Tag Archives: Clemens

HOF announcement tonight.

Yankee Stadium Frieze

Baseball makes its HOF announcement tonight, as we see who the writers put in the Hall to join Ted Simmons and Marvin Miller, who both were selected by committee earlier.

You need 75% to get in.

As of this writing, 211 votes, 51.2%, are known.

Derek Jeter is still running unanimously at 100%, we will see tonight if that still holds up and if Jeter will join Mariano Rivera as the only unanimous selections.

Larry Walker, in his last year on the ballot, is at 83.7%. Curt Schilling is at 78.7%.

But only a little over half of the votes are known. Usually when the other, non-publicized part comes in, players drop, and someone like Schilling then is really on the bubble.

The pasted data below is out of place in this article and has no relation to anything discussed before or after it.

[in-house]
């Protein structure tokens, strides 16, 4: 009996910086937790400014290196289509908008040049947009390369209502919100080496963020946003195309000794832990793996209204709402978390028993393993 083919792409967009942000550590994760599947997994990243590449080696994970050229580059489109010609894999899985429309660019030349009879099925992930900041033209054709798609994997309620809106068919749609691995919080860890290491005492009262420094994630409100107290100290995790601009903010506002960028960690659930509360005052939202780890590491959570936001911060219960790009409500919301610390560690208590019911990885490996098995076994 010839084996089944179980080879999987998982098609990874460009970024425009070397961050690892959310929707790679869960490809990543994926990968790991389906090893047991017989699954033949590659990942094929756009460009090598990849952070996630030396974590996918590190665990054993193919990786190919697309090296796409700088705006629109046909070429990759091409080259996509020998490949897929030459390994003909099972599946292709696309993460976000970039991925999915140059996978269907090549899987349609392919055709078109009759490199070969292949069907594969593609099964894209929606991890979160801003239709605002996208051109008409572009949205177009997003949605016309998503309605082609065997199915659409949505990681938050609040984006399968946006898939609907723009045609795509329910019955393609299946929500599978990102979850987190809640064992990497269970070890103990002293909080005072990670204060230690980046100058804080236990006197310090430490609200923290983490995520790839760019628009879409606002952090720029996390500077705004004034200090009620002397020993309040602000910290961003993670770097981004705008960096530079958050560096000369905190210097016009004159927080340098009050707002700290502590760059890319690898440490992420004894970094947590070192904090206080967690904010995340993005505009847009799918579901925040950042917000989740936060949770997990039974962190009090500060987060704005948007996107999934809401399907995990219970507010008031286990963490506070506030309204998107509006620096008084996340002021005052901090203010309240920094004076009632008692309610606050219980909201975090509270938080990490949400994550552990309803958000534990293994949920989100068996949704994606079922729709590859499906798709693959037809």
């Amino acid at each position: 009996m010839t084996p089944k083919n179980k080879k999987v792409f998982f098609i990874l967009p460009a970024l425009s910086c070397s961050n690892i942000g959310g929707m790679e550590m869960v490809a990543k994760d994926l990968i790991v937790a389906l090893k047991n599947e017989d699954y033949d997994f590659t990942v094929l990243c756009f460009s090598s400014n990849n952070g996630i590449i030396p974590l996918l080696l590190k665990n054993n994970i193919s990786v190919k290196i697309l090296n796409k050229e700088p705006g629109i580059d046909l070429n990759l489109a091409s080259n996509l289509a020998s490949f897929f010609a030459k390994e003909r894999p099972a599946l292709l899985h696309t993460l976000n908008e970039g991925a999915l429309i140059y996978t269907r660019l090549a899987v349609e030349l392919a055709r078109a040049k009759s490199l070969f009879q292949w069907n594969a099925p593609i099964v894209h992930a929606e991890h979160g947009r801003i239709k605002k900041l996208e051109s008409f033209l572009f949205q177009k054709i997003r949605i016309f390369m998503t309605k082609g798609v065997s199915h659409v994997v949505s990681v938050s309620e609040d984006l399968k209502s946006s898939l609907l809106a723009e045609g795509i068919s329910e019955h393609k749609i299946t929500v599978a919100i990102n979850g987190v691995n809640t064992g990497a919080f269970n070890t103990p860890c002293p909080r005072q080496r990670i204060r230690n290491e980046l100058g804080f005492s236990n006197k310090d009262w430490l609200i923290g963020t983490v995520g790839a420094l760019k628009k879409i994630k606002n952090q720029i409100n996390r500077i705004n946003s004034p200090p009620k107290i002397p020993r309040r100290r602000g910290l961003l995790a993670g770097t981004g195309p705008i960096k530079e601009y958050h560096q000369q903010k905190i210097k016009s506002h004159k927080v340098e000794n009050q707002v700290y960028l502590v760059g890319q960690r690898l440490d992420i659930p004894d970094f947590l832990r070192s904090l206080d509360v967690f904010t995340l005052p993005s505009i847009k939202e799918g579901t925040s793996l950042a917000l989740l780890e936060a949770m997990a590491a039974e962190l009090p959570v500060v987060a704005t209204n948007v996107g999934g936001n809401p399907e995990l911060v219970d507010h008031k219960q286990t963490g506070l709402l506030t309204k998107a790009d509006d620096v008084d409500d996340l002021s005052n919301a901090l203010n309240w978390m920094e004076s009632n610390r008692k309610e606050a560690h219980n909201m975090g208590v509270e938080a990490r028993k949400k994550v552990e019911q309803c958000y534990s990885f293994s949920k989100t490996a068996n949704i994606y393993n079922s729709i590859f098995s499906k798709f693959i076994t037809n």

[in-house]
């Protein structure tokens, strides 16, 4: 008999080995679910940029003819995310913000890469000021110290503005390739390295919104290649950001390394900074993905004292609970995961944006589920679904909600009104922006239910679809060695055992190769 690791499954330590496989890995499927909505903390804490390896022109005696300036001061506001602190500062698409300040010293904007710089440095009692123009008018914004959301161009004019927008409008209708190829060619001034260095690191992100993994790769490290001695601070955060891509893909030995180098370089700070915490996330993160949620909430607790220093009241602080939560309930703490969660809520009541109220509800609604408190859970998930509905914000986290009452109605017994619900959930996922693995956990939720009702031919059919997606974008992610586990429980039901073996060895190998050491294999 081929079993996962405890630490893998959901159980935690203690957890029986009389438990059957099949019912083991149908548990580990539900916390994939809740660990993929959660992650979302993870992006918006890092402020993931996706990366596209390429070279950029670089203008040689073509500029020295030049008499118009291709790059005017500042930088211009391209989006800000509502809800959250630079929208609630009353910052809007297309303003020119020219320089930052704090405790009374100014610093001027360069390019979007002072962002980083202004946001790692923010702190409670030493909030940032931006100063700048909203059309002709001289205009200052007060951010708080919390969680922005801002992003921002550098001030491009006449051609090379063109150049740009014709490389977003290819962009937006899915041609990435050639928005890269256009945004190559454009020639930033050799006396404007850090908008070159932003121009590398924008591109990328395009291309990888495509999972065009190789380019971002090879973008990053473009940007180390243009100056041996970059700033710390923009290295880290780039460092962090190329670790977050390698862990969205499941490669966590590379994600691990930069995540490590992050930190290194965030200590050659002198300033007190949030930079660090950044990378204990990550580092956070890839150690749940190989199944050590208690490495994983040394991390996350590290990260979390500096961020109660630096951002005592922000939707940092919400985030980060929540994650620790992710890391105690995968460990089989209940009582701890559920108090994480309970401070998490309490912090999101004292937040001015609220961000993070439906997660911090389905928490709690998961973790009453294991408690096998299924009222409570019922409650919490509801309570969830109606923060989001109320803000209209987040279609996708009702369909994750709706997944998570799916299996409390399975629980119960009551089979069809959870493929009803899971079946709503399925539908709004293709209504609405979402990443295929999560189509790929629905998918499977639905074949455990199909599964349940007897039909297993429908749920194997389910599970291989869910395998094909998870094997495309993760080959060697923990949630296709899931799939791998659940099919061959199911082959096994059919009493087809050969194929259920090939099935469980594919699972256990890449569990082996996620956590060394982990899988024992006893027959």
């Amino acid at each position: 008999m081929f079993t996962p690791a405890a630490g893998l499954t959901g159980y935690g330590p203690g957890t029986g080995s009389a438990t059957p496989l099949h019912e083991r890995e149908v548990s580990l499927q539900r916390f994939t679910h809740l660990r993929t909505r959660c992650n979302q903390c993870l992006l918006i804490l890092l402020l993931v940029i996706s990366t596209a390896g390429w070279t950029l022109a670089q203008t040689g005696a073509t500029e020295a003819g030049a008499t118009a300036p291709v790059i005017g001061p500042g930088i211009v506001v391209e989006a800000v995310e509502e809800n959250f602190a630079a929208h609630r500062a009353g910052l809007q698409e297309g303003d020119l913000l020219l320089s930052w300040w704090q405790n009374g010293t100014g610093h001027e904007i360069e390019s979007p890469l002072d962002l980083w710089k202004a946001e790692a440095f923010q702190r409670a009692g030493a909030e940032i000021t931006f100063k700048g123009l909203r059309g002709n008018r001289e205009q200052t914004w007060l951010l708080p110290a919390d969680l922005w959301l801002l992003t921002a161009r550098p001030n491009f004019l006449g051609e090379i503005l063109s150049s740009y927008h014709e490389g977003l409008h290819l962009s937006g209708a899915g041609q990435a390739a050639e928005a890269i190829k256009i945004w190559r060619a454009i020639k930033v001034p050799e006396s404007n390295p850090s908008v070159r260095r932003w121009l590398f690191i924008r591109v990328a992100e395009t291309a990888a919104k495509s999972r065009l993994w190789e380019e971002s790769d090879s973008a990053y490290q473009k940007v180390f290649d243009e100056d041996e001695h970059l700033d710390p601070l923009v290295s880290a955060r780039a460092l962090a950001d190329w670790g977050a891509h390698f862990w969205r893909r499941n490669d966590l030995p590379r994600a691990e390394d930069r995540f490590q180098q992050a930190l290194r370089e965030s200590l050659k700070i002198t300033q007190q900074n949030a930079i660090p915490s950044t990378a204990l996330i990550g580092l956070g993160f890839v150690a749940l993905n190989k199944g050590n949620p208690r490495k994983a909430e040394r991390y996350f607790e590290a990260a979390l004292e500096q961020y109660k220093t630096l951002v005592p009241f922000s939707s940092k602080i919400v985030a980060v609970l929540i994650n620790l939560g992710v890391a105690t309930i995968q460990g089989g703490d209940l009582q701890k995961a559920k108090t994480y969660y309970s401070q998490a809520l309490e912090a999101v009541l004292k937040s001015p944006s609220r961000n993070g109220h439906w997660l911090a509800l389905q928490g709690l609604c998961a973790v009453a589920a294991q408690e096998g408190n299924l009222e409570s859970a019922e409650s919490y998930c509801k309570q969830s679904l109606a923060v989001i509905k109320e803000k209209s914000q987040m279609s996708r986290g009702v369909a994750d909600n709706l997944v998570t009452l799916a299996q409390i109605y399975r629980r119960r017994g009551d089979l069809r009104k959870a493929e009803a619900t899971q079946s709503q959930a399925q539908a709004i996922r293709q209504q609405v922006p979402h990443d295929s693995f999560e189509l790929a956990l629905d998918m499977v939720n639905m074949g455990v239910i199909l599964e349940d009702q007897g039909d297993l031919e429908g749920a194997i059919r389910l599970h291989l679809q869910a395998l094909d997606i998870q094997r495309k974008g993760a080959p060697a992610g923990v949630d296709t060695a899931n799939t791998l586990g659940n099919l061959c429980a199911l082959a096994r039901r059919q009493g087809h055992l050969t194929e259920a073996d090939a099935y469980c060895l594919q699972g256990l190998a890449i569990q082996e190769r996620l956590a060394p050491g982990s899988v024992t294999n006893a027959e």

Barry Bonds and one-time Yankee Roger Clemens are at 71.6 and 70.6% respectively, thus a little short and expected to drop once more votes become known.

So it appears as if Jeter and Walker get in and the question is whether Jeter is unanimous and if Schilling joins them

Other notables: staying on the ballot would be Omar Vizquel, Gary Sheffield (the one -time Yankee at 36%), Scott Rolen, Billy Wagner, Jeff Kent, Todd Helton, Manny Ramirez, one-time Yankee Andruw Jones (23.7%), Sammy Sosa, Andy Pettitte (the Yankees’ great is at 10.4%) and another former Yankee, Bobby Abreu (6.2%).

You need 5% to stay on the ballot. Abreu is on the bubble. Pettitte stays on, but isn’t getting much support.

It appears like these notables will drop off the ballot, among others:

Ex-Yankees Jason Giambi (1 vote), Alfonso Soriano (0). Eric Chavez (one vote). Brian Roberts (0) and Raul Ibanez (0).